Now, according internal documents obtained by The Intercept, Google itself may soon rebalance its moral accounts, just as lawmakers and consumers around the globe begin to reckon with industry’s potential to spread disinformation, sow social discord, and prop up authoritarian regimes. The Intercept said Google is in advanced stages of plans to launch a custom Android search app in China that will comply with the Communist Party’s harsh censorship policies on human rights, democracy, free speech, and religion.

“This an extremely disappointing move,” says Eva Galperin, director of cybersecurity for the Electronic Frontier Foundation. Google’s willingness to censor its own results takes the onus away from the Chinese government. “They are essentially using Google as a propaganda tool and Google is letting themselves be used.”

A spokesperson for Google told WIRED, “We provide a number of mobile apps in China, such as Google Translate and Files Go, help Chinese developers, and have made significant investments in Chinese companies like JD.com. But we don’t comment on speculation about future plans.”

Google never fully exited China, even after its search service was blocked. The company has three offices and more than 700 employees in China. Last month, Google launched a so-called mini-game on China’s popular WeChat service.

The search project, code-named Dragonfly, began in spring 2017, but accelerated in December after a meeting between top Chinese officials and Google CEO Sundar Pichai, the Intercept says. Google has already demoed the app with Chinese government. If China approves the app, it could be launched within six to nine months.

In the documents, Google says it will automatically filter websites blocked by China’s so-called Great Firewall, The Intercept reports. Banned websites will be removed from the first page of search results, with a disclaimer saying “some results may have been removed due to statutory requirements.” Wikipedia and the BBC are cited as examples of sites that could be censored. The documents also say that Google’s search app will “blacklist sensitive queries,” by returning no results when people search for certain words or phrases. The restrictions would extend beyond text search. Features like image search, automatic spell check, and suggested search will also comply with the government’s blacklists.

Google is not the only company revving up its presence in China. Last August, Apple, which makes the vast majority of its products in China and reported sales of nearly $45 billion in Greater China in the year ended September 2017, removed virtual private network (VPN) apps from the App store. In 2016, the New York Times reported that Facebook was developing software for a censorship tool that would enable a third party to monitor popular stories and topics in China and then decide whether those posts should be visible to users.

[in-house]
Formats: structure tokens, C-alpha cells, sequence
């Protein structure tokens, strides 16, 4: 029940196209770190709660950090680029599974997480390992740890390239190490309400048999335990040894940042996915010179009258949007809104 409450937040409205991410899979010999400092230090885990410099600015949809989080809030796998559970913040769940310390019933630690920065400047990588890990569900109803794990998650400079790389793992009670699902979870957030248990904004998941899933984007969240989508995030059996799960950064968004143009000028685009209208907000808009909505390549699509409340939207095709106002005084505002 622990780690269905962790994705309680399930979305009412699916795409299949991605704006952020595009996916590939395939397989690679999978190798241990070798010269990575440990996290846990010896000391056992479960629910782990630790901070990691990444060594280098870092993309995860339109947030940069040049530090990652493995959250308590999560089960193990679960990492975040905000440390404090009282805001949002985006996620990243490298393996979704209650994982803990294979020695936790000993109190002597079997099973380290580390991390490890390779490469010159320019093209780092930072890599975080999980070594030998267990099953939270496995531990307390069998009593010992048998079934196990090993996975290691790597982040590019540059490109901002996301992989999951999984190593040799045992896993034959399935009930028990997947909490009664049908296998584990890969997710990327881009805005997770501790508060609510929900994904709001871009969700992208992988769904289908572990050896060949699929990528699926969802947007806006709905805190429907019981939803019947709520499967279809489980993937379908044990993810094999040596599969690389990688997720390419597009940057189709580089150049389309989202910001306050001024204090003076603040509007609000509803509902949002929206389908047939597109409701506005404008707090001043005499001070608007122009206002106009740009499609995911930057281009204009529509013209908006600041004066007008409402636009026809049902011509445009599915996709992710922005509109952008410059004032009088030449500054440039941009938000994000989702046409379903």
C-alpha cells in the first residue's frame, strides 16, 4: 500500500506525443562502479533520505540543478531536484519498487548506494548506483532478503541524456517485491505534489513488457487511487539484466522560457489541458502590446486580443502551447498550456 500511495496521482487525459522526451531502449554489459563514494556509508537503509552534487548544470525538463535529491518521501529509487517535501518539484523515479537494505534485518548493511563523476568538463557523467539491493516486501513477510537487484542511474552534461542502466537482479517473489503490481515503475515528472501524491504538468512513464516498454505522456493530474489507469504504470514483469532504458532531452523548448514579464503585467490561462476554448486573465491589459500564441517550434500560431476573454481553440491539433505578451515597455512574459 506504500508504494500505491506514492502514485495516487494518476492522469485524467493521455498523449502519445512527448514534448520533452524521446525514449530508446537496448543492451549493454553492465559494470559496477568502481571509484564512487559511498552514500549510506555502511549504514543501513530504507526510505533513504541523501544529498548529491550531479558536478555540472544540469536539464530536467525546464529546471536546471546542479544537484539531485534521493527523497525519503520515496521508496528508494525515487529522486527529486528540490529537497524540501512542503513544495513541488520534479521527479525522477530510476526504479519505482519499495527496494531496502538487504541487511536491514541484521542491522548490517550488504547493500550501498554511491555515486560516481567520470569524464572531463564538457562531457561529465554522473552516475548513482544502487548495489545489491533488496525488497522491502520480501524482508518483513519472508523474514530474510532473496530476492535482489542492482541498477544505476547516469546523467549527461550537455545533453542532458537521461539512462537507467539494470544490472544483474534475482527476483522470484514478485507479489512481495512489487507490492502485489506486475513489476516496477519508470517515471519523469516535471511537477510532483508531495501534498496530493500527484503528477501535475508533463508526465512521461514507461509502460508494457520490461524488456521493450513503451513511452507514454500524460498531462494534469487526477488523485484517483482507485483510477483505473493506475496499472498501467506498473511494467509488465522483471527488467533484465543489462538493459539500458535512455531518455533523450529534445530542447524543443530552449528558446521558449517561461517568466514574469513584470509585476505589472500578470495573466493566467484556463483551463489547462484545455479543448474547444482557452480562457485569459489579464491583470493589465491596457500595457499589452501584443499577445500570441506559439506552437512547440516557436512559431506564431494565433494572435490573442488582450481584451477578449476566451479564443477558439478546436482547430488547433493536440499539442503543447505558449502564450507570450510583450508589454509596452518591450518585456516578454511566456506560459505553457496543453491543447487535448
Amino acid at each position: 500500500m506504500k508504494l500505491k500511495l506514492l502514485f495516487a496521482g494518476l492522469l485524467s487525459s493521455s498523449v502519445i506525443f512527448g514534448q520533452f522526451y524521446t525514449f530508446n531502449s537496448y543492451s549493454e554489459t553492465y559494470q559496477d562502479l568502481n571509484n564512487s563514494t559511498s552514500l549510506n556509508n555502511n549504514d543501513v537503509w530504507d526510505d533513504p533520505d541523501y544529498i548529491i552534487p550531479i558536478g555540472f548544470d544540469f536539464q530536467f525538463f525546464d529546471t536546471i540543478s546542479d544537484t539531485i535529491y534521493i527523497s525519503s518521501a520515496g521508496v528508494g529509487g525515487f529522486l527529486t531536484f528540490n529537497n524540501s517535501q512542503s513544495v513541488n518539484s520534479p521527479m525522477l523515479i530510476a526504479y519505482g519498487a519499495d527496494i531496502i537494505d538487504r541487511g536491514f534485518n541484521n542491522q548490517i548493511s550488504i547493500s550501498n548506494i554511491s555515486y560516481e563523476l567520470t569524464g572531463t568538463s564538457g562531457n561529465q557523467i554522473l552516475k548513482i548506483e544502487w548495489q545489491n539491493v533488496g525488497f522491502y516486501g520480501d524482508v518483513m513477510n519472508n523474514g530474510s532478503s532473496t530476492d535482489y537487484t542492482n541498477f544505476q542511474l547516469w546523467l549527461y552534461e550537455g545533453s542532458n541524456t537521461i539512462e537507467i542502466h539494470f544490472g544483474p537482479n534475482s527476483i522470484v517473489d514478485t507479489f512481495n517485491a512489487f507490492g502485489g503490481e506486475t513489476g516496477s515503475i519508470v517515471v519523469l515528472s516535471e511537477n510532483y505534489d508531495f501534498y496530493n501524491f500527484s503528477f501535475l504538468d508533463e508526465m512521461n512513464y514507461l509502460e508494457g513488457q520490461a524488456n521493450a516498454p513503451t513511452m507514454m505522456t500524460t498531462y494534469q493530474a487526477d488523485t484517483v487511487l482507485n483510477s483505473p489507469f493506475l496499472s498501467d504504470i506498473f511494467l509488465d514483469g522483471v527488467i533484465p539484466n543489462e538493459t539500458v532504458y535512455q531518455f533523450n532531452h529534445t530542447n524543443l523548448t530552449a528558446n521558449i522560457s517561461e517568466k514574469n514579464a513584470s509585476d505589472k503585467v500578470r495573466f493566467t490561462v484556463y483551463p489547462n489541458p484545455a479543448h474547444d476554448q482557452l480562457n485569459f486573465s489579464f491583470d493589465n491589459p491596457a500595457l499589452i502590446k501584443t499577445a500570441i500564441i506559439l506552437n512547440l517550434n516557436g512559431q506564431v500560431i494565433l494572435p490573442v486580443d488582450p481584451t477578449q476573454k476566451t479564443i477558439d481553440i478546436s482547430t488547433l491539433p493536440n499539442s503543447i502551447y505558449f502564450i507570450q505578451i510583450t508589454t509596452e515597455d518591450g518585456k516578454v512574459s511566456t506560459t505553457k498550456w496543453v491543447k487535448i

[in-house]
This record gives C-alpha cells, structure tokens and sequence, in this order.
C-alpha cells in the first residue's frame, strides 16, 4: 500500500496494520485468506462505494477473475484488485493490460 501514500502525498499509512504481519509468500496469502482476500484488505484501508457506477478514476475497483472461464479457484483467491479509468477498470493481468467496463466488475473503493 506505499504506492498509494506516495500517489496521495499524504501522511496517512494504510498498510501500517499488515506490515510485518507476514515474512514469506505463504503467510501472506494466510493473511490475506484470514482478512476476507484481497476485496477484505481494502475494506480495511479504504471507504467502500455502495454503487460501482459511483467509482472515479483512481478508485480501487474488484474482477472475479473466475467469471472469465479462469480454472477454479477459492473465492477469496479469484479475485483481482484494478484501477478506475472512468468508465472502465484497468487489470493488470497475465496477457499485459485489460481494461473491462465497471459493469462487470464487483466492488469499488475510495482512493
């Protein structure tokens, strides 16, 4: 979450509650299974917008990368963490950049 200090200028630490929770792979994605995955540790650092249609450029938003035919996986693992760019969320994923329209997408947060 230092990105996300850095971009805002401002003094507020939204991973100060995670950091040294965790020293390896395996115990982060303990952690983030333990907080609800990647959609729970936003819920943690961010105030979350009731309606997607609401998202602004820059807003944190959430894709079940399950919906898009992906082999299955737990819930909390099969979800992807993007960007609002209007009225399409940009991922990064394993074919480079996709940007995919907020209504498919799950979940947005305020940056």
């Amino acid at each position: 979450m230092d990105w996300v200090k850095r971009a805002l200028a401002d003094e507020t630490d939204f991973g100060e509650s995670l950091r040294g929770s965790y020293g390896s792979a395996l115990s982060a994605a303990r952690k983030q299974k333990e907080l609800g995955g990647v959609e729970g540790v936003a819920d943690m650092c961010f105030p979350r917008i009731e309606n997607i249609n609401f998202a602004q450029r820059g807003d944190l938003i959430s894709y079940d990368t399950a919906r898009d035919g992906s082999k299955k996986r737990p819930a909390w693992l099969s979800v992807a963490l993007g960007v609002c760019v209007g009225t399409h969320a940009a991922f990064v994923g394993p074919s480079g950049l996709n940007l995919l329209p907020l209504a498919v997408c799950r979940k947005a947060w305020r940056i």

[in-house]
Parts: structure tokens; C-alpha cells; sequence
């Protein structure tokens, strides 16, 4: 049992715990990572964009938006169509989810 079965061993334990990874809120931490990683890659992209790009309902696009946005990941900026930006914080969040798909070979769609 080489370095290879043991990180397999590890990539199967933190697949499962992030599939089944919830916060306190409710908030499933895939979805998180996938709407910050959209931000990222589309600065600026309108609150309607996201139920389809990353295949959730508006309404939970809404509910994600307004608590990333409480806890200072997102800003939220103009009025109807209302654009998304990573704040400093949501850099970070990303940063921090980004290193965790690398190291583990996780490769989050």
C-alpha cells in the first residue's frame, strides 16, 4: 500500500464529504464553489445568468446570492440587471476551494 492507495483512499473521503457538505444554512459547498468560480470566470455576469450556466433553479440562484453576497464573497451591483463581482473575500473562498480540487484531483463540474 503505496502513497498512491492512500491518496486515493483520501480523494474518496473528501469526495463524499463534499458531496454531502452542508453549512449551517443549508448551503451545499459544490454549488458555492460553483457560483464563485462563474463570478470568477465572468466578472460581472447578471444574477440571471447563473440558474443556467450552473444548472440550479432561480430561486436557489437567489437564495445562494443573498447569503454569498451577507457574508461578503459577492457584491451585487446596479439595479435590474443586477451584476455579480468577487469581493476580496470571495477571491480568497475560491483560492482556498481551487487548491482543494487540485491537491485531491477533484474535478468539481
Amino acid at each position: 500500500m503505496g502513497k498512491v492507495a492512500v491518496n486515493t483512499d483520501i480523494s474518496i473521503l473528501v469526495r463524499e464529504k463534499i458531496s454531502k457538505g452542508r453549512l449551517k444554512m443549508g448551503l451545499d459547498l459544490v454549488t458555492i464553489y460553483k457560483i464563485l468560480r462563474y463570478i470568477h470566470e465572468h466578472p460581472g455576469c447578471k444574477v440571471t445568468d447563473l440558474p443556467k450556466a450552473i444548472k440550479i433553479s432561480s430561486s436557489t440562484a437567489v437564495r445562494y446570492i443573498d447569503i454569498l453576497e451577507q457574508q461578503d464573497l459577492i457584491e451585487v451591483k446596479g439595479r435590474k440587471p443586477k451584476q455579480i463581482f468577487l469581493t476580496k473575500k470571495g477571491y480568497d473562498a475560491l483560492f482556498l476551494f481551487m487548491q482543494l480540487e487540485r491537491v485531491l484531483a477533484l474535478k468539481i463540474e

“Facebook should also be ashamed of itself,” Galperin says. “It is one thing for the government to censor you, and another to say stand back and say, ‘Don’t trouble yourself with having to repress me, I’m just going to repress myself.’”

A 2008 Citizen Lab study said search engines from Google, Microsoft, and Yahoo all censored certain content in China, and “may be engaged in anticipatory blocking,” before the government even asked.

News about Google’s plans comes as tech workers have begun organizing against some of their employers’ business decisions. Meredith Whittaker, the founder of Google Open Research and co-director of AI Now, an institute focused on ethics and artificial intelligence at New York University, was involved in protests within Google to oppose a company contract with the Pentagon to apply artificial intelligence to drone footage in conflict zones. Wednesday, Whittaker tweeted that Google’s censorship could violate Article 19 of the Universal Declaration of Human Rights, as well as Pichai’s recent guidelines on AI ethics.

Google tops SA’s best places to work

Branding firm, Universum, has released its Most Attractive Employer rankings for 2018. In it, it lists the companies that South African professionals are most keen to work for, based on aspects such as salary expectations, concerns relating to employment, goals (both short and long term), expectations around training and development and the importance of corporate culture.

The survey for this ranking was carried out between September 2017 and April 2018, and involved 21 686 professionals in a range of environments covering 35 industries and 88 professions.

These included 9 031 professionals in business/commerce, 3 197 in engineering/technology, 4 2855 in humanities, 2 289 in natural sciences, 1 627 in health care/health sciences and 1 248 in law.

Of these categories, Google ranked top in the business/commerce and engineering sections.
The company ranked second in the humanities division, fourth in law and eighth in natural sciences.

Universum’s Winani Ndlovu was quoted in a Business Tech article as saying, “Despite the high unemployment levels talent is facing, they are reporting that being aware of an employer and their staffing needs is not enough to drive the desire to work for that employer.

“Employers need to clearly articulate their value proposition to assist them in making an informed decision before joining the organisation. Clearly having a strong employer brand is imperative for the attraction and retention of talent.”

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My Office News Ⓒ 2017 - Designed by A Collective